The federal Genetic Information Nondiscrimination Act was enacted in 2008 and includes important privacy protections for consumers. But up to 80 percent of the nation’s population, including many physicians, are unaware of the law, says Jeremy Gruber, president of the Council for Responsible Genetics, an advocacy group.

Gruber laid out the protections and gaps of GINA during the recent Health Privacy Summit in Washington. The law covers employment and health insurance, and has expansive coverage in protecting data, test results and family health information without limitation, he noted.

For instance, GINA prohibits insurers from using genetic information as a pre-existing condition in setting eligibility or premium amounts, and they can’t ask an applicant to take a genetic test. It forbids employer discrimination on hiring, firing or promoting based on genetic profiles and severely limits employer acquisition of genetic information. A wellness program, for instance, may ask for voluntary disclosure of genetic information.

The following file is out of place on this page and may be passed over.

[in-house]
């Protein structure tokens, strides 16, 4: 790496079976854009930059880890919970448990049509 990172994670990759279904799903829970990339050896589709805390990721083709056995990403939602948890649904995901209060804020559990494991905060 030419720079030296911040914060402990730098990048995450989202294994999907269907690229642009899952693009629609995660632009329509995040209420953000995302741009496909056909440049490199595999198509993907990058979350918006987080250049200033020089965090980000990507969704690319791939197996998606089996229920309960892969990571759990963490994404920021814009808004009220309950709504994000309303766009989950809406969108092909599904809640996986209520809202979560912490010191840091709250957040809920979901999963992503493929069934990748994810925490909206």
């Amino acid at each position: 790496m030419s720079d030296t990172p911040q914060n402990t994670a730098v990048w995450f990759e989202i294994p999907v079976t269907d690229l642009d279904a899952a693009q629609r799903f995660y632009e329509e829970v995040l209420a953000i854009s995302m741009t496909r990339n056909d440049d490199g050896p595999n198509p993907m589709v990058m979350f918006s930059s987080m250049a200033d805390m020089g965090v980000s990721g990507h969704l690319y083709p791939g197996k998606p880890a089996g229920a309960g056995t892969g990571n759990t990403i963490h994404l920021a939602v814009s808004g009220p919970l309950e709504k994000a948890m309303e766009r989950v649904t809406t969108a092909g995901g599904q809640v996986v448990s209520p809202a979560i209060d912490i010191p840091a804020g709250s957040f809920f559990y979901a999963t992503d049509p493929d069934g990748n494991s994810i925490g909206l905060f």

But GINA is not a comprehensive privacy law and has large gaps, Gruber says. It does not supersede state laws and most states have limited protection to genetic data. The law also does not cover biobanks, state forensic DNA databases, genetics research, newborn screening, surreptitious testing (without consent) and consumer-based genetic testing.

For instance, who owns the data if a testing firm goes out of business? That and other looming issues have to be revisited as the cost of sequencing a single human genome is about $10,000 now and soon will approach $1,000.  “We envision a future where all individuals will have a genome sequence linked to electronic health records,” says Ed Abrahams, president of the Personalized Medical Coalition, who also spoke at the summit.

Still, with no organized efforts to educate the public, 245 claims of GINA violations were filed in 2011, so the law is being used to some degree, Gruber says.

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